A new study shows that state and federal regulations are leaving the nation’s power supply vulnerable to failure.
By conducting an analysis of the methods used to determine grid reliability, researchers found that the definition of risks to the high-voltage power transmission system used by the North American Electric Reliability Corporation is incomplete and does not allow the corporation to properly respond to the threat posed by “high-impact low-frequency events.”
Additionally, the study highlights the variability in reliability measurement methods used by state regulators. This make it difficult to assess teh relative strength of the grid even though approximately 90% of outages occur in the state-regulated distribution system. The research, published in Risk Analysis: An International Journal, also points to the expected increase in hurricanes and other extreme weather events as additional risk to the country's electrical system.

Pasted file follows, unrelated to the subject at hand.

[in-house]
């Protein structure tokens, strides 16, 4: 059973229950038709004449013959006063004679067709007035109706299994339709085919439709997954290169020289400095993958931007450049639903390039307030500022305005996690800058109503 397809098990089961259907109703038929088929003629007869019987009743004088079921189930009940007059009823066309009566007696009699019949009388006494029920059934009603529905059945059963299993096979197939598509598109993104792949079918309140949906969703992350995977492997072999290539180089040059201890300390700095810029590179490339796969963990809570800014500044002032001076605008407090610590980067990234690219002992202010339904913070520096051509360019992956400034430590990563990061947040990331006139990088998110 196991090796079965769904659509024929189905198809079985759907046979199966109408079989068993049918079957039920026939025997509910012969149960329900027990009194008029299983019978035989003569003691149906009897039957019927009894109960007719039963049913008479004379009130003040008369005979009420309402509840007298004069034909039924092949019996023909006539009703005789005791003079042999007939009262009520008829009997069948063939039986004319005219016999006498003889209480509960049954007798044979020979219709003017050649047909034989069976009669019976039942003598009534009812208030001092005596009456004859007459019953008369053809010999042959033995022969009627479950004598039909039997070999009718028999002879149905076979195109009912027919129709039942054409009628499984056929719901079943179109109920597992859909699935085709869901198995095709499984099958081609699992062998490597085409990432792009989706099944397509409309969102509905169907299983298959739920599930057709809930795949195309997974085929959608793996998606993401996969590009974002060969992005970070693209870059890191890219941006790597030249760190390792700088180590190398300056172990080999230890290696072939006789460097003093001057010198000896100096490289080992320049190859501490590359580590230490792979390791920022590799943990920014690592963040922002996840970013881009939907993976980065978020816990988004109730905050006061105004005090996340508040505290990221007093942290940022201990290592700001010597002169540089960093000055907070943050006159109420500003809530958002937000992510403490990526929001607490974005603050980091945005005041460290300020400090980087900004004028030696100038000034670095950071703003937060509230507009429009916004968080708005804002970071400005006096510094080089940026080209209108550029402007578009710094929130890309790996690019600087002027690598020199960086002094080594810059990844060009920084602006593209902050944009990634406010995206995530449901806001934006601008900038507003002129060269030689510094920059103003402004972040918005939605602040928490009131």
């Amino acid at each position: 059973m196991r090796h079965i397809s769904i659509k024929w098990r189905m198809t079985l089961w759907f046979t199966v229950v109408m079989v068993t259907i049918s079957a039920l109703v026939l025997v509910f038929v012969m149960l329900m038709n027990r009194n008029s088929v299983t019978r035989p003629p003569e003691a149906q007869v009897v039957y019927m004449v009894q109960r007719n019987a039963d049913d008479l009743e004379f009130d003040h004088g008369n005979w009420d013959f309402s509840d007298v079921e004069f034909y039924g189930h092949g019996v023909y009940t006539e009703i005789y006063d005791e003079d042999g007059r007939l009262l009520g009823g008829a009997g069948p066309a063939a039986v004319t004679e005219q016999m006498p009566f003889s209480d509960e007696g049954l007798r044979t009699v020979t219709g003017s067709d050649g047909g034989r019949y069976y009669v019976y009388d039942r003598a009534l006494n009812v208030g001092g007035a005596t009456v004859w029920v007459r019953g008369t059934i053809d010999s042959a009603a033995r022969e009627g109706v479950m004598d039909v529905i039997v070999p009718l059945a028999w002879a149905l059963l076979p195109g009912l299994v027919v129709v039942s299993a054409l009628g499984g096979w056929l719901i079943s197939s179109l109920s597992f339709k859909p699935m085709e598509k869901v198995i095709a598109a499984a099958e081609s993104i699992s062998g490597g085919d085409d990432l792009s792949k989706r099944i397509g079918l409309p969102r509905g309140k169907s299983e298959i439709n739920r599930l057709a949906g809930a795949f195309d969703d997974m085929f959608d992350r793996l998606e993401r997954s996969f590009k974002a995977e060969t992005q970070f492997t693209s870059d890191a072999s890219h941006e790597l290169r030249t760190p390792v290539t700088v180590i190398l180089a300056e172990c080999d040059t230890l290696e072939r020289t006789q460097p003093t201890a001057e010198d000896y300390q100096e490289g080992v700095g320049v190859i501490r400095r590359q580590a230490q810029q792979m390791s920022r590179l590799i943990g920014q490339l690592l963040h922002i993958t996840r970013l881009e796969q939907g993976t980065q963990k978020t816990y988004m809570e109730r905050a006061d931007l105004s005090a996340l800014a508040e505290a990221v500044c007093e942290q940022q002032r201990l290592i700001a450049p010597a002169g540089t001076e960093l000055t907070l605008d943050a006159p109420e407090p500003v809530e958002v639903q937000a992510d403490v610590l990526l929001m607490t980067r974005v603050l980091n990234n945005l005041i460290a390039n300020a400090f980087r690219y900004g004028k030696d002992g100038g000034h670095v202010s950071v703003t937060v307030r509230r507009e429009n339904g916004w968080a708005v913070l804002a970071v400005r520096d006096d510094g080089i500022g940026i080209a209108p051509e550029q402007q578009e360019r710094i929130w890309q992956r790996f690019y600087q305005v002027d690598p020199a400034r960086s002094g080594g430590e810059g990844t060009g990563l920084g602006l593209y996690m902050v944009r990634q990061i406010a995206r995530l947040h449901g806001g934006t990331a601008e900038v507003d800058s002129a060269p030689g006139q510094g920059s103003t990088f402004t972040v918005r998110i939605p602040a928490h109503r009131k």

Suggestions for grid improvements include changing the NERC’s management framework from a reactive position to a risk management-oriented approach and developing a national framework for measuring and reporting electrical reliability performance on the state level.
Wondering how your electrical grid measures up? Check out the PEER rating system to learn more about your local electrical reliability.